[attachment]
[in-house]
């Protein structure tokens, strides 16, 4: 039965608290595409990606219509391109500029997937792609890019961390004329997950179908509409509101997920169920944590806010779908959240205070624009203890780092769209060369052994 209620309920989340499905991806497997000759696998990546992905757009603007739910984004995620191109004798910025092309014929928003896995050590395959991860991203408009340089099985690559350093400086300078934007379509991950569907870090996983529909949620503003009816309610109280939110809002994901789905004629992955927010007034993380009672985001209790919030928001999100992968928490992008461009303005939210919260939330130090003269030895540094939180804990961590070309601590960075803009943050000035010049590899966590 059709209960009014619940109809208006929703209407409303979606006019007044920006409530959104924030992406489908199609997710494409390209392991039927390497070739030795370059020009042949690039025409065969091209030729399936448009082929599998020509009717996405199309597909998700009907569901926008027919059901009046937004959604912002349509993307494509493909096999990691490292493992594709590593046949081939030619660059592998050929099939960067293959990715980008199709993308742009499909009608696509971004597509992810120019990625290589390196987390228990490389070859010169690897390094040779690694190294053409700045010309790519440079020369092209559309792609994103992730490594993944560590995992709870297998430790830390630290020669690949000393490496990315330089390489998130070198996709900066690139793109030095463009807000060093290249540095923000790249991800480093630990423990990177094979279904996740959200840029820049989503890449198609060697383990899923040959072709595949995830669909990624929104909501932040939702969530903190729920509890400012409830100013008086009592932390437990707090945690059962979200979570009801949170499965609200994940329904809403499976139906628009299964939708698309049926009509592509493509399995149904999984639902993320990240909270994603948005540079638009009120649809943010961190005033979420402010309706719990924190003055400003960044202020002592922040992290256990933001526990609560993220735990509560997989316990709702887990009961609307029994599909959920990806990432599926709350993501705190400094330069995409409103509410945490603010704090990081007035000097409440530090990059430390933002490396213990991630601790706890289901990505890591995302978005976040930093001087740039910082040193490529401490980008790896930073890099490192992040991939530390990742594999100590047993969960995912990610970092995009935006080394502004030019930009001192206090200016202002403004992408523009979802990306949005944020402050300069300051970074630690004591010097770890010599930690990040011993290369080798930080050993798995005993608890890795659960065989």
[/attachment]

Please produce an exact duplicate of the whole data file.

[in-house]
């Protein structure tokens, strides 16, 4: 039965608290595409990606219509391109500029997937792609890019961390004329997950179908509409509101997920169920944590806010779908959240205070624009203890780092769209060369052994 209620309920989340499905991806497997000759696998990546992905757009603007739910984004995620191109004798910025092309014929928003896995050590395959991860991203408009340089099985690559350093400086300078934007379509991950569907870090996983529909949620503003009816309610109280939110809002994901789905004629992955927010007034993380009672985001209790919030928001999100992968928490992008461009303005939210919260939330130090003269030895540094939180804990961590070309601590960075803009943050000035010049590899966590 059709209960009014619940109809208006929703209407409303979606006019007044920006409530959104924030992406489908199609997710494409390209392991039927390497070739030795370059020009042949690039025409065969091209030729399936448009082929599998020509009717996405199309597909998700009907569901926008027919059901009046937004959604912002349509993307494509493909096999990691490292493992594709590593046949081939030619660059592998050929099939960067293959990715980008199709993308742009499909009608696509971004597509992810120019990625290589390196987390228990490389070859010169690897390094040779690694190294053409700045010309790519440079020369092209559309792609994103992730490594993944560590995992709870297998430790830390630290020669690949000393490496990315330089390489998130070198996709900066690139793109030095463009807000060093290249540095923000790249991800480093630990423990990177094979279904996740959200840029820049989503890449198609060697383990899923040959072709595949995830669909990624929104909501932040939702969530903190729920509890400012409830100013008086009592932390437990707090945690059962979200979570009801949170499965609200994940329904809403499976139906628009299964939708698309049926009509592509493509399995149904999984639902993320990240909270994603948005540079638009009120649809943010961190005033979420402010309706719990924190003055400003960044202020002592922040992290256990933001526990609560993220735990509560997989316990709702887990009961609307029994599909959920990806990432599926709350993501705190400094330069995409409103509410945490603010704090990081007035000097409440530090990059430390933002490396213990991630601790706890289901990505890591995302978005976040930093001087740039910082040193490529401490980008790896930073890099490192992040991939530390990742594999100590047993969960995912990610970092995009935006080394502004030019930009001192206090200016202002403004992408523009979802990306949005944020402050300069300051970074630690004591010097770890010599930690990040011993290369080798930080050993798995005993608890890795659960065989």